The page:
More than books — more even than the Bible — buildings bring a message into the public space. The best buildings bear a message about man and a message about God. Just look at the ancient Temple of Jerusalem.
When I first devised the article below back in 2013, I just thought myself clever. I had discovered that so many buildings in our city whisper (or shout!) of the culture and the values of Christendom.
The assumption of the 80s, when I was a child, and the 90s, when I was a student, was that these buildings had stood and would ever stand. Our only burden was to be bored of them.
How the world has changed.
Over the past five weeks, beautiful buildings were torched. Copper lampposts and iron grilles bit the dust. Statues that stood for a century have been yanked down with lassoes while the state stood by.
They’re attacking architecture and art. Why? Because they share our intuition about its meaning.
And what do we do? One thing we have been taught is to be silent. We’re supposed to feel ashamed: that will keep us docile and ready for the yoke. Buildings like those in this article are supposed to be a source of our shame. Maybe it’s easier to bulldoze them?
It won’t end with a building. First they dumped the statue in the harbor, next they’ll dump you. And anyone who is spiritually connected to our past — anyone who even looks like he could be descended from someone connected to Western, and therefore Christian, civilization — is marked for destruction. So it was with the aristos in old Paris and the kulaks in the wheatfields of Ukraine.
Will we go as they went, stunned and silent? God forbid! We may be brought low; we don’t need to cooperate in our own abasement.
Perhaps we won’t go without a fight. Perhaps we will defend what is good. We can start by defending our buildings — culture in physical form.
Because culture is where God is.
As the son of God took flesh and became a little child, so, by analogy, a column or a cupola can cradle a speck of the divine.
We embrace the truth. We will announce the truth. Plenty of Milwaukee buildings have given good example.
Milwaukee is — or was — a city of children, churches, and cheese. At its best, it is plainspoken and decent and solid: people here still think of themselves like that, and they’re not half wrong.
But those who know this city know, too, that it can be a place of secret codes, of ineffable longing for the far-away and subtle signals that only the keen eye sees.
A lot of these signals emanate from Milwaukee’s buildings. We call them Milwaukee Wormholes. These are magic portals that can zip you to another place and time, if only you know how to enter.
When you grow up here, of course, you take it all for granted: City Hall is just a filing cabinet; the Central Library a bin for books.
But when you begin to travel you find that the buildings of Milwaukee have prepared you for the trip. Is this Leipzig or Wisconsin Avenue? Dresden or Cathedral Square? Rome or Lincoln Avenue across from the Serbian restaurant?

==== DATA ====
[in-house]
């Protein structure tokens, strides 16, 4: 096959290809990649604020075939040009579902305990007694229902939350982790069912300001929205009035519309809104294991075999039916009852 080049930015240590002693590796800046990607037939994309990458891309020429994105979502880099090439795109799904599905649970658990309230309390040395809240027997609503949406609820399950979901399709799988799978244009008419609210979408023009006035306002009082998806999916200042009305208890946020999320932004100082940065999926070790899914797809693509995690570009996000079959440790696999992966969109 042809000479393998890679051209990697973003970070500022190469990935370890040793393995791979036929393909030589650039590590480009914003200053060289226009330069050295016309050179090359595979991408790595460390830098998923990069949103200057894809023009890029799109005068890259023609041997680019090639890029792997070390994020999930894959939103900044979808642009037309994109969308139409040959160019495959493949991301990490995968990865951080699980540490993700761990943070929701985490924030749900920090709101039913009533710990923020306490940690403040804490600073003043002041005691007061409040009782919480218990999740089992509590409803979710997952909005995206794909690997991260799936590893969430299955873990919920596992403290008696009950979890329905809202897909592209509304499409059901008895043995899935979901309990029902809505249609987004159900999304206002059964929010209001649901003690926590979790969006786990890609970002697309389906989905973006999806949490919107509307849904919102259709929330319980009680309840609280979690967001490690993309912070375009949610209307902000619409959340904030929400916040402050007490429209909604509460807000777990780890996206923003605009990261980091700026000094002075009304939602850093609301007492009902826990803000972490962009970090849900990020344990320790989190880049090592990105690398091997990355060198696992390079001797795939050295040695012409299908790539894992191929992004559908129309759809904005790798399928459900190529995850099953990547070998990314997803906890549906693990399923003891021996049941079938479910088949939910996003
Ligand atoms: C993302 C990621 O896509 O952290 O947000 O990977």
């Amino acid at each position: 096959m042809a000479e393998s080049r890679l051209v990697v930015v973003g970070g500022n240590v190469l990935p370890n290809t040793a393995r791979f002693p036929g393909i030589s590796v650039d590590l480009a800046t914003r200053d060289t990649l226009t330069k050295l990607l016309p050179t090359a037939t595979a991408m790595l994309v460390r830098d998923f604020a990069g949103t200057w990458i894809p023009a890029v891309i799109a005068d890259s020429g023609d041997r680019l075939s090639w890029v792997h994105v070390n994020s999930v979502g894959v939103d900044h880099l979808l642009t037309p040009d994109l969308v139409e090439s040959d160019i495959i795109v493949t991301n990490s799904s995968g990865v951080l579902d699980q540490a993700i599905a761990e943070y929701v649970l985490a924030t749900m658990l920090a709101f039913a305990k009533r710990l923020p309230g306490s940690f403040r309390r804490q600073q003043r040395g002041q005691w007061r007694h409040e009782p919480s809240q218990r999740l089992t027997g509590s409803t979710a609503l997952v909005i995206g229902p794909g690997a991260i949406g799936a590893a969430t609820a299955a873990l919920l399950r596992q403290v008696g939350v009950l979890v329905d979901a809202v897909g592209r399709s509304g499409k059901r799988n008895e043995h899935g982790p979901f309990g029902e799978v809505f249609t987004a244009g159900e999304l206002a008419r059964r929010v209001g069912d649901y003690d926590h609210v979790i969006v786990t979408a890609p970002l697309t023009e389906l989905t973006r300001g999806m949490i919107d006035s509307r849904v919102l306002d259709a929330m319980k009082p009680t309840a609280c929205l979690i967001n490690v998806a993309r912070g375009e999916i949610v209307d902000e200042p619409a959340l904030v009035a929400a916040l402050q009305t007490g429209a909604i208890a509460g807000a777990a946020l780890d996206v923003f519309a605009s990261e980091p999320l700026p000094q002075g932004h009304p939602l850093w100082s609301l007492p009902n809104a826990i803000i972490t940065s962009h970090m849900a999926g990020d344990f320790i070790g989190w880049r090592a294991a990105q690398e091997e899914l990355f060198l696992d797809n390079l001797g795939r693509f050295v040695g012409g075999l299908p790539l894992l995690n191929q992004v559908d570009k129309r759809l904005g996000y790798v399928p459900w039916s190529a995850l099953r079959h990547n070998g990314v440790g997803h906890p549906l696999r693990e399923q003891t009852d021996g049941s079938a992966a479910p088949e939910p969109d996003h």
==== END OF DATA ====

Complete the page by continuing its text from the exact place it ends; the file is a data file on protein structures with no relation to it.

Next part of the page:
Though it’s not in our nature to tout it, Milwaukee’s got architectural chops, and most of the best buildings went up just a few decades after the wigwams were rolled away. They were built by displaced Europeans. The longing of exile limns the lintels like scrollwork. It frosts the acanthus leaves on every Corinthian shaft. The anxiety of civilized men huddled on the fringes of their world added spiritual urgency to the work of the plumbline and the square.
Now embarrassed with a richness of grand buildings, our city teaches gently — almost undetectably — just like the best teachers do. It says: there is more. The world is wider than Water Street. Forget not my cousins, far from here.
Why did I feel at home the first time I walked into Saint Peter’s? Because I had been to Saint Josaphat’s. Where was my idea of Teutonic heaviness forged? At City Hall, just as surely as Siegfried forged his sword. And it was all so pleasant — in the learning and the later application. That graciousness is all Milwaukee.
There are connections to other places, too: New York, Virginia, Hollywood. You may be aware of some of them; others, you probably don’t know.
And we may have missed some. Check out these pairings, and if you know of a Wormhole that’s escaped us, let us know!
The Milwaukee Club at 706 N. Jefferson Street in Milwaukee, designed by E. Townsend Mix in the Queen Anne style and completed in 1883 vs. Hampton Court Palace in greater London, begun in 1515 for Cardinal Thomas Wolsey, a favourite of King Henry VIII.
Northwestern Mutual Life building on Wisconsin Avenue, constructed in 1914, vs. the temple of Baachus at Baalbek (Modern Lebanon), built ca. 150 AD.
Gesu church on Wisconsin Avenue in Milwaukee, dedicated in 1894, designed by Henry C. Koch vs. Cathedral of Chartes (France), 12th-13th c.
Milwaukee Federal Building and U.S. Courthouse, constructed in 1892-99, designed by W.J. Edbrooke, vs. Old Post Office in Washington, D.C., completed in completed in 1899, also designed by W.J. Edbrooke
Milwaukee City Hall, designed by Henry C. Koch, opened in 1895 vs. Hamburg Rathaus, designed by Martin Haller and others, erected between 1886 and 1897